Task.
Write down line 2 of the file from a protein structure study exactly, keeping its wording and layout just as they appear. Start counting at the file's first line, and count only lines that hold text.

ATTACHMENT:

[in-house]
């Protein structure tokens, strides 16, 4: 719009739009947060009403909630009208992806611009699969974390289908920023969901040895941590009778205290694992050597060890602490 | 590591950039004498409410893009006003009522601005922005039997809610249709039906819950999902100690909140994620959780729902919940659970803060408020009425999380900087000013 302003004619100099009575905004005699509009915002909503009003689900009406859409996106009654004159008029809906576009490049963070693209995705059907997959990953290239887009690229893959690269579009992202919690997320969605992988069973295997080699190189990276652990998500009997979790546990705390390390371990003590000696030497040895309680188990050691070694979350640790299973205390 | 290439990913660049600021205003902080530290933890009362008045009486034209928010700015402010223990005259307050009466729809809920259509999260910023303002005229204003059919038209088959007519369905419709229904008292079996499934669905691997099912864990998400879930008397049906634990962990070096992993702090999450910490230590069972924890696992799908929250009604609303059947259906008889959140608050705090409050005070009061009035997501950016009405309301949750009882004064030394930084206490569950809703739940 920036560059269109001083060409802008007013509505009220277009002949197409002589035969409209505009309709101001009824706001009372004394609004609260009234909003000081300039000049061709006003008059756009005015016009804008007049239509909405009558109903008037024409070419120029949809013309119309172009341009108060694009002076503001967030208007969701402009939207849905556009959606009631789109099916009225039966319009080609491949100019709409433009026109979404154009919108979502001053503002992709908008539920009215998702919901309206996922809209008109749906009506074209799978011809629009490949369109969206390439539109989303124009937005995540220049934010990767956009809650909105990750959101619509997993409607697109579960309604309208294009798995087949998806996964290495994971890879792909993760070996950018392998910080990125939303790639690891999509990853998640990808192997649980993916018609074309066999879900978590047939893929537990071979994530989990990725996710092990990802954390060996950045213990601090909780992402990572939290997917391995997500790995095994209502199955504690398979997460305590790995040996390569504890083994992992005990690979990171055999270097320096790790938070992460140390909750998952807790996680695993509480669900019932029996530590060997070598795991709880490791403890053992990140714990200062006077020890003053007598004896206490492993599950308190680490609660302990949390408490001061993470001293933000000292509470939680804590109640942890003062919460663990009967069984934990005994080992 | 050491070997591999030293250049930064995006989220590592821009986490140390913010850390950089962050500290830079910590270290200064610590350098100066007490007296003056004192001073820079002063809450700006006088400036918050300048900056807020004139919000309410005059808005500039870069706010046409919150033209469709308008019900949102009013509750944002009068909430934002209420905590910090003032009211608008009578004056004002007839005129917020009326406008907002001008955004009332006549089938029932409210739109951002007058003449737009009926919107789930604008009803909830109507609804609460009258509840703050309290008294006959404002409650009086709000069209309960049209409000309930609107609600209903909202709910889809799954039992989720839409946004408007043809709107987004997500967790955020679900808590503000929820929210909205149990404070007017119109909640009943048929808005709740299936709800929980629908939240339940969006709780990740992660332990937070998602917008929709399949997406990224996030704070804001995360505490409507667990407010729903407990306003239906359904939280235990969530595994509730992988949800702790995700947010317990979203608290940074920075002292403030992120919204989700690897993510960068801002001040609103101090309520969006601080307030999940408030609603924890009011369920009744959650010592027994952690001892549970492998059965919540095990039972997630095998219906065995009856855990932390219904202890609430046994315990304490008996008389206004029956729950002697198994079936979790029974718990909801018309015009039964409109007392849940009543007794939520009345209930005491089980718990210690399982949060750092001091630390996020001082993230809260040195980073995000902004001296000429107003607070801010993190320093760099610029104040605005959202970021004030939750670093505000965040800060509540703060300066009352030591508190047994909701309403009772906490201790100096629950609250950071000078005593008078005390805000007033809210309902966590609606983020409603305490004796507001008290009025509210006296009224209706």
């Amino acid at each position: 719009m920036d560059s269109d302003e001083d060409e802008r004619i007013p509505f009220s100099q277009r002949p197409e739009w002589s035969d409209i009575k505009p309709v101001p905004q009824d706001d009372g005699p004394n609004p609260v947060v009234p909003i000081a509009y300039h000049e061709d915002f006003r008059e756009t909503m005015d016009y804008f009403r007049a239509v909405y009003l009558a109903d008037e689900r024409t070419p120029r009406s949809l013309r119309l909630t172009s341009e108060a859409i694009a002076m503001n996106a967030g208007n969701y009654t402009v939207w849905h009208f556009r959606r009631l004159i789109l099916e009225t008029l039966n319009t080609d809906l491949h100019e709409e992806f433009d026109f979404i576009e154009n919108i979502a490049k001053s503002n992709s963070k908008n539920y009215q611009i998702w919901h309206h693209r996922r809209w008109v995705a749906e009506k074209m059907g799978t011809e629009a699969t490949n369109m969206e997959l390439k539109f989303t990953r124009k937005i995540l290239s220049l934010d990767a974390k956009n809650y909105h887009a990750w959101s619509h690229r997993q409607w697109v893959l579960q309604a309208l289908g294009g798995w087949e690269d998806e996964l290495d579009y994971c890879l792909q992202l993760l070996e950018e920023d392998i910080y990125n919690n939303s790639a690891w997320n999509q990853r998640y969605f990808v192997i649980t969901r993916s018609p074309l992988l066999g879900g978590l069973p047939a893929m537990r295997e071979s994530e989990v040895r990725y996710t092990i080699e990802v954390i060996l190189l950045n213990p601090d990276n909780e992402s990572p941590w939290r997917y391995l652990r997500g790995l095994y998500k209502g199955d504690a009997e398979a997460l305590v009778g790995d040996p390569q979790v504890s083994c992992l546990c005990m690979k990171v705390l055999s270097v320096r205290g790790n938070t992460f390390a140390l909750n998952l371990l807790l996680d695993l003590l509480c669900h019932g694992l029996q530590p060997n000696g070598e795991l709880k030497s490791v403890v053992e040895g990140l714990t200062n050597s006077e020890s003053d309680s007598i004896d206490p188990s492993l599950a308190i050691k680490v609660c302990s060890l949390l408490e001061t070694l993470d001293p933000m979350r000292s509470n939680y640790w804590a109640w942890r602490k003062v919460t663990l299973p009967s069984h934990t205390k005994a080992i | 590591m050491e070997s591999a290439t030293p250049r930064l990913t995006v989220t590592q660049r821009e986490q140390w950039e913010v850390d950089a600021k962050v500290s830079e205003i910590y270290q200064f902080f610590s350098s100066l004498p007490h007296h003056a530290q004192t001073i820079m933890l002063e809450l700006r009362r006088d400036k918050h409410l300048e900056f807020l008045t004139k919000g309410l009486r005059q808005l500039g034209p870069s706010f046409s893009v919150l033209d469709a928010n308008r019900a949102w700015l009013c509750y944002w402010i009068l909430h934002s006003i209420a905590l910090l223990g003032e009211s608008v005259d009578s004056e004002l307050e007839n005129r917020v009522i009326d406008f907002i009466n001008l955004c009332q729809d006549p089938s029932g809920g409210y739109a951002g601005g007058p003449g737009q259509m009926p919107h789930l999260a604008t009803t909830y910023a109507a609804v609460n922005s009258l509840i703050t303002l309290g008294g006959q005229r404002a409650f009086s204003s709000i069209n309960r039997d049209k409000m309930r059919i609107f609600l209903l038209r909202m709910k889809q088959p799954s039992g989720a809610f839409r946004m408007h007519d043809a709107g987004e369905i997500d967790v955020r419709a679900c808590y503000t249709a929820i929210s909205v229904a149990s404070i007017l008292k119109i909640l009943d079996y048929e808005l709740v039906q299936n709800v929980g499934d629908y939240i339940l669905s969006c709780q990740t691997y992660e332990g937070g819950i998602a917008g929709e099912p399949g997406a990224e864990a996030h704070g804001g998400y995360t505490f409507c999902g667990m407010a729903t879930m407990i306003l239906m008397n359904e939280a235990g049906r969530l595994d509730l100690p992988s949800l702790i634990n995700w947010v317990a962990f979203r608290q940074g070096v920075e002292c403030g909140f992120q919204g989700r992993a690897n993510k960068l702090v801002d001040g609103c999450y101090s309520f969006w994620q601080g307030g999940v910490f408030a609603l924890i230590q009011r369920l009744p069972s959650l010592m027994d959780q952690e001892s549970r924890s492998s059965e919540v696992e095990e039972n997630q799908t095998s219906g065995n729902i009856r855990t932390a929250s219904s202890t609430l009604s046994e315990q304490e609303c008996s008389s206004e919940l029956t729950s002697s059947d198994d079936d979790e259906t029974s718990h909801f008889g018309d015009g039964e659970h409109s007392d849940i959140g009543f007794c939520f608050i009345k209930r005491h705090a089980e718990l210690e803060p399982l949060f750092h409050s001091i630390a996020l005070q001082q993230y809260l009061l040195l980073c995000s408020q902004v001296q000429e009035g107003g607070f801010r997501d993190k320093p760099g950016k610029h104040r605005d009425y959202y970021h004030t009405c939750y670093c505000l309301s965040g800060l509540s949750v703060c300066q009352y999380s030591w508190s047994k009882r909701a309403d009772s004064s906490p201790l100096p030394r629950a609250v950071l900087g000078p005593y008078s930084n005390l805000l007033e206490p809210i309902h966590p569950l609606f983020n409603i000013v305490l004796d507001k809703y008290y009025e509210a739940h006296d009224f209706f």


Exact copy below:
């Protein structure tokens, strides 16, 4: 719009739009947060009403909630009208992806611009699969974390289908920023969901040895941590009778205290694992050597060890602490 | 590591950039004498409410893009006003009522601005922005039997809610249709039906819950999902100690909140994620959780729902919940659970803060408020009425999380900087000013 302003004619100099009575905004005699509009915002909503009003689900009406859409996106009654004159008029809906576009490049963070693209995705059907997959990953290239887009690229893959690269579009992202919690997320969605992988069973295997080699190189990276652990998500009997979790546990705390390390371990003590000696030497040895309680188990050691070694979350640790299973205390 | 290439990913660049600021205003902080530290933890009362008045009486034209928010700015402010223990005259307050009466729809809920259509999260910023303002005229204003059919038209088959007519369905419709229904008292079996499934669905691997099912864990998400879930008397049906634990962990070096992993702090999450910490230590069972924890696992799908929250009604609303059947259906008889959140608050705090409050005070009061009035997501950016009405309301949750009882004064030394930084206490569950809703739940 920036560059269109001083060409802008007013509505009220277009002949197409002589035969409209505009309709101001009824706001009372004394609004609260009234909003000081300039000049061709006003008059756009005015016009804008007049239509909405009558109903008037024409070419120029949809013309119309172009341009108060694009002076503001967030208007969701402009939207849905556009959606009631789109099916009225039966319009080609491949100019709409433009026109979404154009919108979502001053503002992709908008539920009215998702919901309206996922809209008109749906009506074209799978011809629009490949369109969206390439539109989303124009937005995540220049934010990767956009809650909105990750959101619509997993409607697109579960309604309208294009798995087949998806996964290495994971890879792909993760070996950018392998910080990125939303790639690891999509990853998640990808192997649980993916018609074309066999879900978590047939893929537990071979994530989990990725996710092990990802954390060996950045213990601090909780992402990572939290997917391995997500790995095994209502199955504690398979997460305590790995040996390569504890083994992992005990690979990171055999270097320096790790938070992460140390909750998952807790996680695993509480669900019932029996530590060997070598795991709880490791403890053992990140714990200062006077020890003053007598004896206490492993599950308190680490609660302990949390408490001061993470001293933000000292509470939680804590109640942890003062919460663990009967069984934990005994080992 | 050491070997591999030293250049930064995006989220590592821009986490140390913010850390950089962050500290830079910590270290200064610590350098100066007490007296003056004192001073820079002063809450700006006088400036918050300048900056807020004139919000309410005059808005500039870069706010046409919150033209469709308008019900949102009013509750944002009068909430934002209420905590910090003032009211608008009578004056004002007839005129917020009326406008907002001008955004009332006549089938029932409210739109951002007058003449737009009926919107789930604008009803909830109507609804609460009258509840703050309290008294006959404002409650009086709000069209309960049209409000309930609107609600209903909202709910889809799954039992989720839409946004408007043809709107987004997500967790955020679900808590503000929820929210909205149990404070007017119109909640009943048929808005709740299936709800929980629908939240339940969006709780990740992660332990937070998602917008929709399949997406990224996030704070804001995360505490409507667990407010729903407990306003239906359904939280235990969530595994509730992988949800702790995700947010317990979203608290940074920075002292403030992120919204989700690897993510960068801002001040609103101090309520969006601080307030999940408030609603924890009011369920009744959650010592027994952690001892549970492998059965919540095990039972997630095998219906065995009856855990932390219904202890609430046994315990304490008996008389206004029956729950002697198994079936979790029974718990909801018309015009039964409109007392849940009543007794939520009345209930005491089980718990210690399982949060750092001091630390996020001082993230809260040195980073995000902004001296000429107003607070801010993190320093760099610029104040605005959202970021004030939750670093505000965040800060509540703060300066009352030591508190047994909701309403009772906490201790100096629950609250950071000078005593008078005390805000007033809210309902966590609606983020409603305490004796507001008290009025509210006296009224209706």